In a land of Pepsi versus Coke, Mac versus PC, FedEx versus UPS, the powers that be are constantly trying to force us to make a choice that defines us as individuals. Thanks to the grand world of advertising that is interminably thrust upon us, when I decide that the blue can is going to better quench my thirst than the red can, I’m not buying a product; I’m being sold a lifestyle choice.
The same principles apply to our political system. When I check a box on my voter registration form, am I really aligning myself with a core set of ideals specific to one party or another? Does publicly declaring myself a Republican mean I prioritize life, liberty, and the pursuit of happiness more than if I were to put a mark next to Democrat?
We all essentially want the same thing from the political machine: a nation that fosters a safe environment to allow us the freedom to live our lives as we see fit. Of course, we have very different thoughts about how we might achieve that, and it is the blending of those ideas that makes this nation great.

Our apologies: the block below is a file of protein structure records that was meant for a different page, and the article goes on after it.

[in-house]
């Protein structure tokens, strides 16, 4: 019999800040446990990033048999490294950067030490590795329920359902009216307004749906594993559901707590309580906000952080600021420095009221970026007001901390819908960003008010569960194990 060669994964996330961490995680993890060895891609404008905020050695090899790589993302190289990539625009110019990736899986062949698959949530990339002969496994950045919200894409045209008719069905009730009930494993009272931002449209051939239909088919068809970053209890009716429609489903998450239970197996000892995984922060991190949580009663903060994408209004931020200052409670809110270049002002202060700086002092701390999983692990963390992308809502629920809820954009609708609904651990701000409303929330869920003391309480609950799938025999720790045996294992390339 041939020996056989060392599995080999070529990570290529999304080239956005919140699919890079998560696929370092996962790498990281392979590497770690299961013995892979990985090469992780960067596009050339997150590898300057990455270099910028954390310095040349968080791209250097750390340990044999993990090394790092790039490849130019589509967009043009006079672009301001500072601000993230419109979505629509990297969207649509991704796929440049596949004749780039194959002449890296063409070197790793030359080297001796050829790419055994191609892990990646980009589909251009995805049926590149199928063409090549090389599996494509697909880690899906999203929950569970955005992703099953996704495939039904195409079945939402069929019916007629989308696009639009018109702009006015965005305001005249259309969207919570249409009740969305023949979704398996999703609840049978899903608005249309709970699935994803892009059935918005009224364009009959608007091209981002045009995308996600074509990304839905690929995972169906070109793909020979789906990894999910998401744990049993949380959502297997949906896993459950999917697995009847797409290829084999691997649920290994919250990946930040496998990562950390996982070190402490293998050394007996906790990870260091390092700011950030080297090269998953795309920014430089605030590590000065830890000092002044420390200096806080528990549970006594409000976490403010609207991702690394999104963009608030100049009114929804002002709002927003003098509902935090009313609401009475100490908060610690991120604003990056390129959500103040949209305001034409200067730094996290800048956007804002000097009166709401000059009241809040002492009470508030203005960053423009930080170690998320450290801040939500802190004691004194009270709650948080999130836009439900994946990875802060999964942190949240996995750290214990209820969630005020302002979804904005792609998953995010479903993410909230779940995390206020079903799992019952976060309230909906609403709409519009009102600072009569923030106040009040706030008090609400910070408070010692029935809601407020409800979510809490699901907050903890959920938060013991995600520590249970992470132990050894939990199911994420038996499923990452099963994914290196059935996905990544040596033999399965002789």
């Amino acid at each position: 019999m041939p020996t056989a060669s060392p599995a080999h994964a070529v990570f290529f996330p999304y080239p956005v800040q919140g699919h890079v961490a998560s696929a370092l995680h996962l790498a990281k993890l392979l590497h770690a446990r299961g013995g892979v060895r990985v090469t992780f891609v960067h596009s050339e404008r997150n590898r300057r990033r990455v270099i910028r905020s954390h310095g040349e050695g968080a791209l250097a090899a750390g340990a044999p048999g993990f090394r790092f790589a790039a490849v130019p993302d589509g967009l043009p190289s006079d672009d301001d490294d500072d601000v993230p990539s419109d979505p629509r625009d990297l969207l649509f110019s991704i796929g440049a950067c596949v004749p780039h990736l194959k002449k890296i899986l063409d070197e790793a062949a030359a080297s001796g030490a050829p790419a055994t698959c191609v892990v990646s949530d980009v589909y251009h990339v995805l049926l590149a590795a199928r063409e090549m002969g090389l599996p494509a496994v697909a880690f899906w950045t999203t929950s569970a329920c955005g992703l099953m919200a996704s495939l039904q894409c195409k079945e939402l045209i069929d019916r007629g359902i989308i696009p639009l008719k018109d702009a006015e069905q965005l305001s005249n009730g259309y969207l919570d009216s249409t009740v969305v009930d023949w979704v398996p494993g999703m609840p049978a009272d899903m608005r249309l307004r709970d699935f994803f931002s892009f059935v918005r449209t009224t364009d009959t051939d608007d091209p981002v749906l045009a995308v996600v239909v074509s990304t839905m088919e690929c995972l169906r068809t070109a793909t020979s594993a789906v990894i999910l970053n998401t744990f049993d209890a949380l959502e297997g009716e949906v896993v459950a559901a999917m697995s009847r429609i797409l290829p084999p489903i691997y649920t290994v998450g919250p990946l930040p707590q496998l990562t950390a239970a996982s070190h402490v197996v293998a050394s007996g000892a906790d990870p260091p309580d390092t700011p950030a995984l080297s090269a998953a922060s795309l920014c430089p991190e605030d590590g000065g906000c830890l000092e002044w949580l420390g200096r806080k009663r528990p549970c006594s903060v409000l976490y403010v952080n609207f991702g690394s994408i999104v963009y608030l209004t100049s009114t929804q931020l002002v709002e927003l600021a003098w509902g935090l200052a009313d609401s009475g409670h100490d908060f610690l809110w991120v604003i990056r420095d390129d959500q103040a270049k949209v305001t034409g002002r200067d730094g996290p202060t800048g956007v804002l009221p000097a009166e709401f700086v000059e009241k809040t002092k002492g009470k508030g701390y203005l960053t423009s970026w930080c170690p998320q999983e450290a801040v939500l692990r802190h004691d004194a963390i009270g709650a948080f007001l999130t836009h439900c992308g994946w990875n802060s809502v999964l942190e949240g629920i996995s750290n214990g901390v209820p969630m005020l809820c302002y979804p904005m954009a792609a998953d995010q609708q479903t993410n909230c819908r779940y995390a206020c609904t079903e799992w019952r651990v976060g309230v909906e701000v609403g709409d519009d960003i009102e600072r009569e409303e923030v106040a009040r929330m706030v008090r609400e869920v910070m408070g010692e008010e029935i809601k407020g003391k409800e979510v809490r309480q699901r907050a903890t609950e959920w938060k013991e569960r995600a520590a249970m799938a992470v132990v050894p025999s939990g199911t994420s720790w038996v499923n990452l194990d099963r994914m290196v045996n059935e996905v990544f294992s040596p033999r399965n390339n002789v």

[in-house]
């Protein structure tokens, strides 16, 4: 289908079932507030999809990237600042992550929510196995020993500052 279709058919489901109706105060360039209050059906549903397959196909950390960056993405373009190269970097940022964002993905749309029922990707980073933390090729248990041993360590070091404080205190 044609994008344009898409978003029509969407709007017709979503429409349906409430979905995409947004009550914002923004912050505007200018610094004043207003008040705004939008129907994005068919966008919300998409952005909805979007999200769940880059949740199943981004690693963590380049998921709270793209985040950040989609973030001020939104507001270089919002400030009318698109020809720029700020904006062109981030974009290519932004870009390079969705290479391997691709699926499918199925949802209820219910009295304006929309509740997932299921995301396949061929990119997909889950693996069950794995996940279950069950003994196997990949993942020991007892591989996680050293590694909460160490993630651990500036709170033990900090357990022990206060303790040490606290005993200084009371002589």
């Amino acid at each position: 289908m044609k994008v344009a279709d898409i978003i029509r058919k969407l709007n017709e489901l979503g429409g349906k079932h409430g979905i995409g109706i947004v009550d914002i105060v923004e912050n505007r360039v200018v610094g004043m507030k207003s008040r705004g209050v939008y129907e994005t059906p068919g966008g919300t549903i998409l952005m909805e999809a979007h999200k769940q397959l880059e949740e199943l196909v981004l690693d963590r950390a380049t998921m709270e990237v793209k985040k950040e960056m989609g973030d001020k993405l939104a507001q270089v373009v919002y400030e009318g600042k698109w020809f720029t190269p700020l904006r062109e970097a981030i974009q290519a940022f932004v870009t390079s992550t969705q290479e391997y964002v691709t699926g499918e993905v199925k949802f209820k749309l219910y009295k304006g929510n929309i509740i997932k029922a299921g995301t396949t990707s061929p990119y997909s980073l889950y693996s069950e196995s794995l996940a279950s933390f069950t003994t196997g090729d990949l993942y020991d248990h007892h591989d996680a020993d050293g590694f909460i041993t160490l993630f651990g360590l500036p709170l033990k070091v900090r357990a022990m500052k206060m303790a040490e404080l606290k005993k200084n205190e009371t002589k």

The only advantage to registering with a specific political party is so that I can vote in the Republican primary (the Democratic party maintains open primaries). Clearly, this is no longer an issue for this particular election, and as such, I am registered as a decline-to-state voter. I will not allow the values associated with each party to define me or to affect my opinion about an individual. There are certain stereotypes associated with declaring oneself a Republican or a Democrat, but to subscribe to those beliefs defeats the purpose of our government. America prides itself on freedom; as a decline-to-state voter, I am liberating myself from the confines of those stereotypes.